It’s been nearly four months since Cyclone Gabrielle showed up on our shores, an uninvited guest. For us, like many on the East Coast of New Zealand, the recovery from her handywork continues (and will continue for many more months, even years).
We farm at Pongaroa, very southern Hawke’s Bay, and on the morning of February 14, we found we had not escaped the wrath of Gabrielle.
Initially, I was devastated about our own situation. All the blood, sweat and sacrifices to develop our farm over the last seven years, are gone. We asked ourselves if it was worth it, if we wanted to go through it all again.
Should we sell and go elsewhere?
As the true scale of the devastation was revealed I then felt immense guilt for being upset about our farm. Compared to many, we got off lightly. New Zealand has many chapters of disasters and tragedy in our history, but never have I felt one so deeply in my heart. I guess I had never actually been affected personally. I cried for my beautiful home region of Hawke’s Bay, my family and friends. I worried about my family and if they were okay, and I felt utterly helpless. In the end, my husband told me to stop watching the news and looking at the images. It was incomprehensible, like a bad dream.
I felt unspeakably sad. I felt anxious. I actually asked my husband things like, do you think it’s possible our house will slip off this hill? And I was deadly serious.
I went to do Rural Exchange and all we talked about was the cyclone for two shows. I think I held it together on air, but mostly after we finished each interview I would cry between guests. I felt completely emotionally spent. I’ve been a journalist for 15 years. I’ve done daily news and seen things people should never have to see. But somehow it is different when it is actually happening to you.
I find it funny how cyclones are given names, like people. Bola seemed appropriately named, as I always imagined it bowling everything in its path. For some reason when I think of Gabrielle, I think of that horrendous sea monster in the Little Mermaid movie – Ursula the sea witch. That’s how I imagine Cyclone Gabrielle.
Growing up on a sheep and beef farm in Hawke’s Bay, I was three when Bola hit. I don’t remember it, but it has always seemed like this mythical yardstick by which every other weather event on the East Coast is compared. I feel like Gabrielle said Bola, move over, let me show you how it’s REALLY done.
Many older farmers who farmed through Bola and other weather events said to us in the immediate aftermath, the land will heal, the slips won’t always look like ugly scars on your land, and you will be okay. To start with, I didn’t want to hear that (I guess it’s a bit like not wanting to listen to your parents when you’re a kid), but the benefit of experience does win out, and now we’re a few months down the track, I realise they were right.
I was riding my horse around the farm this morning, and though the slips are still raw like someone has taken a giant claw and raked down the hillsides, gouging huge holes, I don’t really notice them much now. They just are. Already the tails of slips are grassing over. The waratahs and netting patching up fence after fence just seem a normal part of the scenery, nothing remarkable.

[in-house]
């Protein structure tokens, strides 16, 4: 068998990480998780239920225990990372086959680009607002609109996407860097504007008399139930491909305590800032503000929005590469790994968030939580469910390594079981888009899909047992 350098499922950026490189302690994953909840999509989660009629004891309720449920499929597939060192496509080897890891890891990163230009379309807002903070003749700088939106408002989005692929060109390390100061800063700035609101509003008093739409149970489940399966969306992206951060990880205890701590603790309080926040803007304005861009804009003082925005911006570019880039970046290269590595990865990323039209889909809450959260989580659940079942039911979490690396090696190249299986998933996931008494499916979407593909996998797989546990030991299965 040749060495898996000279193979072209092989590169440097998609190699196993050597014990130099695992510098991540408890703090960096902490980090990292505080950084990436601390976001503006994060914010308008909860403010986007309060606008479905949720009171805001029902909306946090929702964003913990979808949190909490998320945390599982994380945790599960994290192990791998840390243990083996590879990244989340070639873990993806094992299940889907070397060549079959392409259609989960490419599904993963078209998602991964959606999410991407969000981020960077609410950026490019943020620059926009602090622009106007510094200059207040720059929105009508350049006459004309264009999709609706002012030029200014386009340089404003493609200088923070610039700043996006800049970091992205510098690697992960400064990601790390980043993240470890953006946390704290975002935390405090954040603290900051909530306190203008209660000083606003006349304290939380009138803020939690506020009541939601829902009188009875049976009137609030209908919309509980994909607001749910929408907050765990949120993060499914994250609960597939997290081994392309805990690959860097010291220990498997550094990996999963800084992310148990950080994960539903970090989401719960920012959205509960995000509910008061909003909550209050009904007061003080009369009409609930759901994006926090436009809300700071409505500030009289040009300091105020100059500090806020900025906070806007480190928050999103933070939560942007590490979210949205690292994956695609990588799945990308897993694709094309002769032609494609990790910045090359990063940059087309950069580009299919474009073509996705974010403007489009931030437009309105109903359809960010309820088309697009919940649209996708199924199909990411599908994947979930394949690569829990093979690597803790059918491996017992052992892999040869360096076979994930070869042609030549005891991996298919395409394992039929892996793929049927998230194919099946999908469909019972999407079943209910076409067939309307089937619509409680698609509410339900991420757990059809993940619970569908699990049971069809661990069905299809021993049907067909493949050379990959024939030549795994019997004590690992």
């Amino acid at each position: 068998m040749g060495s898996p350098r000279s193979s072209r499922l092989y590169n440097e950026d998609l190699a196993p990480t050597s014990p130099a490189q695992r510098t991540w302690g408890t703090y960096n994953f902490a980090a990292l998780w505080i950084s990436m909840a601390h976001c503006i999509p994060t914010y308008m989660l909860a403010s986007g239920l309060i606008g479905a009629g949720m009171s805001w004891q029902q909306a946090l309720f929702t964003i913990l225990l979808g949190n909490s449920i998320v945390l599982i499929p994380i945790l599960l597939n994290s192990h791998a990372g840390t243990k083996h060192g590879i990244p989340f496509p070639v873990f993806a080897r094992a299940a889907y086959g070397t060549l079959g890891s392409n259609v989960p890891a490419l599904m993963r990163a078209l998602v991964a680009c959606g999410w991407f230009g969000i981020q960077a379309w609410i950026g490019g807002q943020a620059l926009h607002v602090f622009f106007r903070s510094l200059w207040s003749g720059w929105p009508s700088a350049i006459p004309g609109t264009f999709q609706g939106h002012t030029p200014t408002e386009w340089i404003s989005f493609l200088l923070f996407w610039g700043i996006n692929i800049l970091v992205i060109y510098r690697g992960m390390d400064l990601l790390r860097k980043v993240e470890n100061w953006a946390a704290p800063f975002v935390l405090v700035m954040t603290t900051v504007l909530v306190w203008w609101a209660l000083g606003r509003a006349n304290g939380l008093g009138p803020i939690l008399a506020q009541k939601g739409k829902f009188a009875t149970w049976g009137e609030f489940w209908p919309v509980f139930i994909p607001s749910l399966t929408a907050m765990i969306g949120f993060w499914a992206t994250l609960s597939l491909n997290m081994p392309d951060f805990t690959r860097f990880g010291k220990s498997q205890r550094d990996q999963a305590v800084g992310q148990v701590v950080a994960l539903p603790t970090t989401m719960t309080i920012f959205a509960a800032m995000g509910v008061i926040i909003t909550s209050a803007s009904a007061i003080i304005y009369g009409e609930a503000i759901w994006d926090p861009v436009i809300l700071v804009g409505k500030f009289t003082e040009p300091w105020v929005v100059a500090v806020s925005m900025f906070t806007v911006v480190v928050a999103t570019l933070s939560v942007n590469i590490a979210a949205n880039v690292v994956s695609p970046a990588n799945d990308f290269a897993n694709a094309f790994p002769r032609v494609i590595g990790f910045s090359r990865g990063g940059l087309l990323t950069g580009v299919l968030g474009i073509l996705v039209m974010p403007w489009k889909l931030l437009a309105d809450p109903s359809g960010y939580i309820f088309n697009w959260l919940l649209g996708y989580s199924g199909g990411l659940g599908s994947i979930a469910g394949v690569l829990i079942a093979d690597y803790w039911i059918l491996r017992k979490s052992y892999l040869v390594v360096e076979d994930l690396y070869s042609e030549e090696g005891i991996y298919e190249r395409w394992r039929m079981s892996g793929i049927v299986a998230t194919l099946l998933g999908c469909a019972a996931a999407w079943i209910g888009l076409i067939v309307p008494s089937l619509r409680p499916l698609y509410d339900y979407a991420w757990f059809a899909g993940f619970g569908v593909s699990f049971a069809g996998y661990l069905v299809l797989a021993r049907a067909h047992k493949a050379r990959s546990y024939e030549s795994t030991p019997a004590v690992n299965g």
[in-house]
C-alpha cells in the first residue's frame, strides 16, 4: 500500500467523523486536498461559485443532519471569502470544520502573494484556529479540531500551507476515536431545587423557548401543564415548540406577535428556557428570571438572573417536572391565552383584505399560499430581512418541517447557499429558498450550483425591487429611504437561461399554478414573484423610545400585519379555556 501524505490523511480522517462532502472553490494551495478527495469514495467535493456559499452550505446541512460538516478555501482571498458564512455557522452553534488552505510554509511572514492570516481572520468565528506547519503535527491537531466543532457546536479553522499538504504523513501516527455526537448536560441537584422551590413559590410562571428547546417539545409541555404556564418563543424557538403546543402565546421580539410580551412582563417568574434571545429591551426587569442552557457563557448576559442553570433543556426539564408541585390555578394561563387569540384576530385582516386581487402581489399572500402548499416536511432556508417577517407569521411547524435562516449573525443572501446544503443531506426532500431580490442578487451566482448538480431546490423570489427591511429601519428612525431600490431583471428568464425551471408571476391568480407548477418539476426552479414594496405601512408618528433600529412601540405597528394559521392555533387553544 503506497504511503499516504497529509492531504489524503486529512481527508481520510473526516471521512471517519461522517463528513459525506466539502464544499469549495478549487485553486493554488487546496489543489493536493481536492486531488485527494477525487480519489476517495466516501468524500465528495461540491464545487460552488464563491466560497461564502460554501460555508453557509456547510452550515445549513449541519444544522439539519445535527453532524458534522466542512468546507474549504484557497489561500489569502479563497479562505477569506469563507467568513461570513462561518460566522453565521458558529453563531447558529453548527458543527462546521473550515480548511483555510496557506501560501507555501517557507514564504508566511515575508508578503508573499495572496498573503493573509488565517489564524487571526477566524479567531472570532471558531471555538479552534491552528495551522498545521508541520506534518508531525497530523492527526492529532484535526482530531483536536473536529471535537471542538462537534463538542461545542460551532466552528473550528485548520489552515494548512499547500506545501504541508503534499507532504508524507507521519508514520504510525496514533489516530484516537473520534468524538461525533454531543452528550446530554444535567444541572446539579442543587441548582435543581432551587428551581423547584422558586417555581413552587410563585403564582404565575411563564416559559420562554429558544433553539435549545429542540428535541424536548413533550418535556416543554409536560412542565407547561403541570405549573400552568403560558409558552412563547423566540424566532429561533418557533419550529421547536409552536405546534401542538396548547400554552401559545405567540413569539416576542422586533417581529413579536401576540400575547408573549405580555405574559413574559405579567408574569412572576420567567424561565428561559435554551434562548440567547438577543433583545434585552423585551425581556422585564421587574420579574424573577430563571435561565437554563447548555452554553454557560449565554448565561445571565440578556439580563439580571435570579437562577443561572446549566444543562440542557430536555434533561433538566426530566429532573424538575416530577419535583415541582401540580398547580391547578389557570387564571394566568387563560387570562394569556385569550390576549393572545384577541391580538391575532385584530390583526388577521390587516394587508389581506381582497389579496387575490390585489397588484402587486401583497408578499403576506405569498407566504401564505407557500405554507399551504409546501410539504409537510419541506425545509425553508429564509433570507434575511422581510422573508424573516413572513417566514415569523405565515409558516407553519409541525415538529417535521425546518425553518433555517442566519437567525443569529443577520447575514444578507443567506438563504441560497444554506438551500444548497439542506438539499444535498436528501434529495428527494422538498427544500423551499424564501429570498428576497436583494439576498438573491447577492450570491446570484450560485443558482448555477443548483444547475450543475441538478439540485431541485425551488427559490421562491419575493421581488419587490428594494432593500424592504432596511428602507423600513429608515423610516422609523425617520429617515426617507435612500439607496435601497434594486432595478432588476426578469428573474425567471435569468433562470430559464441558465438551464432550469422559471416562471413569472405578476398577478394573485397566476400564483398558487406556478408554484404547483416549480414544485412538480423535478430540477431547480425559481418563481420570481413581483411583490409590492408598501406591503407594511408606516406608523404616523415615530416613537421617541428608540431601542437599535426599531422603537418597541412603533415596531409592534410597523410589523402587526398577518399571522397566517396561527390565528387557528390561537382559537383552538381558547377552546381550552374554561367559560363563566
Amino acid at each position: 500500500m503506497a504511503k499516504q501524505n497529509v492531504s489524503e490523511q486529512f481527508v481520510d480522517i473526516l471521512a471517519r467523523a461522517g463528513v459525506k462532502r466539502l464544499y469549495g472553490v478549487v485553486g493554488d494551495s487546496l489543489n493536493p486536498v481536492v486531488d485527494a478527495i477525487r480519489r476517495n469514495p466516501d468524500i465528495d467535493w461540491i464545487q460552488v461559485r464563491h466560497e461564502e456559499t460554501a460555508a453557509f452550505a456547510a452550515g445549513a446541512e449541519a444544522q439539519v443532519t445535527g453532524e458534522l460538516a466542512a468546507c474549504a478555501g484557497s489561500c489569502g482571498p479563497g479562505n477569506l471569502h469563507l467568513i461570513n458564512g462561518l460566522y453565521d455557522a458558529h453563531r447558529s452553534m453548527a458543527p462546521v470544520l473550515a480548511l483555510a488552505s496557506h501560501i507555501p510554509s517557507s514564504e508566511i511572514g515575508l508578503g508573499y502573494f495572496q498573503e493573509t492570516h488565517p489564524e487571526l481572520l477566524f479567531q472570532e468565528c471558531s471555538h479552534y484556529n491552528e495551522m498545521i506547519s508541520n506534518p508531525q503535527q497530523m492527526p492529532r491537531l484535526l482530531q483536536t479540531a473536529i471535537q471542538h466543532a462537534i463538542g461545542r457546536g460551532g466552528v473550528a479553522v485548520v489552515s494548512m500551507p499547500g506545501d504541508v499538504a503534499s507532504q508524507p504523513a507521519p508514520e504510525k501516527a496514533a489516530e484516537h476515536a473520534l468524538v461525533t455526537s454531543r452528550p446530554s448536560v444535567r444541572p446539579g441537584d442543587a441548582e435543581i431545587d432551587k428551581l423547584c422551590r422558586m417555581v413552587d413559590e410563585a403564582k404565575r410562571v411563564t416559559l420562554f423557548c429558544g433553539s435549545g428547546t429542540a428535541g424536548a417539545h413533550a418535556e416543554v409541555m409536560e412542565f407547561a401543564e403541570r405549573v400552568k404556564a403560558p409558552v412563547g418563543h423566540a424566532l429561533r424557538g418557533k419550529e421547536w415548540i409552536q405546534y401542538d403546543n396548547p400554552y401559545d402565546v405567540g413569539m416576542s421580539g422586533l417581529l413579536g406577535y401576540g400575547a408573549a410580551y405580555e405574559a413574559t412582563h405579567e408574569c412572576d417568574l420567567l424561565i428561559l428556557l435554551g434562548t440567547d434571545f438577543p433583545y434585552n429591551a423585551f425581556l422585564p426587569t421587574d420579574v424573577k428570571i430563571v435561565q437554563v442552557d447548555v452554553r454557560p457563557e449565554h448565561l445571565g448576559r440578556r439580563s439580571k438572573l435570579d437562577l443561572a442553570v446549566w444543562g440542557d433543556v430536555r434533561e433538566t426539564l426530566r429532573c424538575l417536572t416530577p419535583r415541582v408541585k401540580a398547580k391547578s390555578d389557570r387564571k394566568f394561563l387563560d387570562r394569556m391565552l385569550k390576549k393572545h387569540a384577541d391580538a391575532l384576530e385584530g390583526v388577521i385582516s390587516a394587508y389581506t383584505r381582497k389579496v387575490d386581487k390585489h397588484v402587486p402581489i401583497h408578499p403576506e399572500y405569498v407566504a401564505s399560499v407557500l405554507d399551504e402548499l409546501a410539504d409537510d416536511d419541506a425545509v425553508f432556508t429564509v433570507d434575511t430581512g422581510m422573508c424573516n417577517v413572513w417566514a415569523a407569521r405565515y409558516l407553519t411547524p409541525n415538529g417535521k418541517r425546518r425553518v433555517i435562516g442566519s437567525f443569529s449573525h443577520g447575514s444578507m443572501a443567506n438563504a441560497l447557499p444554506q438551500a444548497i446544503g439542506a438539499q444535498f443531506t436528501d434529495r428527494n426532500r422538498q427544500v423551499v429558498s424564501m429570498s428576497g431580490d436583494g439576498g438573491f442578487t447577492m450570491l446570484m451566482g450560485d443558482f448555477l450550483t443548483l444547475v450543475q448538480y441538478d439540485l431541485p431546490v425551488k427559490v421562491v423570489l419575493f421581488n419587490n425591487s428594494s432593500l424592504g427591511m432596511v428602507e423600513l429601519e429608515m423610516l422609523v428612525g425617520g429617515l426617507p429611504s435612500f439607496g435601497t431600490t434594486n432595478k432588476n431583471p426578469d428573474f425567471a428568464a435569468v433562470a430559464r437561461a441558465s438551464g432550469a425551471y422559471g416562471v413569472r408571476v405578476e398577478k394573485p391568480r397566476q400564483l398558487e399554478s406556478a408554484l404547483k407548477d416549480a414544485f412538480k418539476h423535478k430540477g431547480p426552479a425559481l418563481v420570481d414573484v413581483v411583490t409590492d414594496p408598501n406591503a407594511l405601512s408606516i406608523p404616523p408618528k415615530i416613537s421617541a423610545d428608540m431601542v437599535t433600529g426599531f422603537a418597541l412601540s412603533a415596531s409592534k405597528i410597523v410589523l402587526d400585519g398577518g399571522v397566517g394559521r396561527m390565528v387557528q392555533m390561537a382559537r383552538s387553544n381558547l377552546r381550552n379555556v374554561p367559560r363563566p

Most of my sadness now is reserved for Hawke’s Bay. My mum and I took my daughter to the aquarium in Napier two weeks ago. We drove through Omahu, where the once solid concrete cemetery walls have been crumbled like dust and people’s sodden discarded belongings and memories still sit in piles. We drove down Korokipo Road and through Waiohiki, past Napier Golf Club, where there are towering mountains of silt and mangled vehicles still sit in paddocks where the flood water deposited them. I was blown away and all I could think was, imagine how much worse this looked three months ago. I still find it absolutely incredible more people were not killed.
I haven’t even been to areas like the Esk Valley or Dartmoor and I can’t imagine what those people are going through, how they feel living in limbo, not knowing what the future holds. I want those people to know they are not forgotten.
Gabrielle took everything from some families, and those are the people my thoughts rest with. Yes, I am still sad about our farm, and I’m entitled to be upset. But it’s not the end of the world. My family are all okay, we have our homes, we have our pets. We can still make a living from our farm; we just have to approach things a bit differently right now.
I’ll leave you with a few things I have learned (so far) after a cyclone. It will be different for everyone, but these are my personal learnings.
You’re stronger than you think you are.
Shitty things happen in life. At some point, you will probably be on the receiving end, and that’s just life.
With a bit of time and perspective, things often don’t seem as bad as you first thought.
Legendary humans will offer to come and help (some of them you won’t even know!) It is not weak to accept help. You would do the same for others.
Make a plan and break it down into achievable tasks.
On hill country, some fence lines just are not meant to be there – don’t fight it.